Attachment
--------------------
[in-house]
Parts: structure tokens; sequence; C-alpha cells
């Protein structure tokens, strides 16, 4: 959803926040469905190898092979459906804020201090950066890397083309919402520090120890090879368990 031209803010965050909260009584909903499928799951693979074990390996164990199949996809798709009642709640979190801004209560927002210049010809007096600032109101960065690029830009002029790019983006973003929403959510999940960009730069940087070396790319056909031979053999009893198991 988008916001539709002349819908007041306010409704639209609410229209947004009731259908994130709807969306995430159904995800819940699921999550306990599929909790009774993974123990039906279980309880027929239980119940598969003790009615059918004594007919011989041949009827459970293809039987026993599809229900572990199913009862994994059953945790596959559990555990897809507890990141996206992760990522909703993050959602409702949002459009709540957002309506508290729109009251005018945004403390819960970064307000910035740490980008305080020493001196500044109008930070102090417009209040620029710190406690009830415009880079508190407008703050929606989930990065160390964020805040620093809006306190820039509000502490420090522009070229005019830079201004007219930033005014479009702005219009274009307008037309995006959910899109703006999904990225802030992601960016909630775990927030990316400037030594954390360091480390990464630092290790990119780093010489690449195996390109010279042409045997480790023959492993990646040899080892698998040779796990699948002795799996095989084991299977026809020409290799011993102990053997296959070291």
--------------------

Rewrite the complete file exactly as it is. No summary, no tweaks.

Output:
[in-house]
Parts: structure tokens; sequence; C-alpha cells
């Protein structure tokens, strides 16, 4: 959803926040469905190898092979459906804020201090950066890397083309919402520090120890090879368990 031209803010965050909260009584909903499928799951693979074990390996164990199949996809798709009642709640979190801004209560927002210049010809007096600032109101960065690029830009002029790019983006973003929403959510999940960009730069940087070396790319056909031979053999009893198991 988008916001539709002349819908007041306010409704639209609410229209947004009731259908994130709807969306995430159904995800819940699921999550306990599929909790009774993974123990039906279980309880027929239980119940598969003790009615059918004594007919011989041949009827459970293809039987026993599809229900572990199913009862994994059953945790596959559990555990897809507890990141996206992760990522909703993050959602409702949002459009709540957002309506508290729109009251005018945004403390819960970064307000910035740490980008305080020493001196500044109008930070102090417009209040620029710190406690009830415009880079508190407008703050929606989930990065160390964020805040620093809006306190820039509000502490420090522009070229005019830079201004007219930033005014479009702005219009274009307008037309995006959910899109703006999904990225802030992601960016909630775990927030990316400037030594954390360091480390990464630092290790990119780093010489690449195996390109010279042409045997480790023959492993990646040899080892698998040779796990699948002795799996095989084991299977026809020409290799011993102990053997296959070291």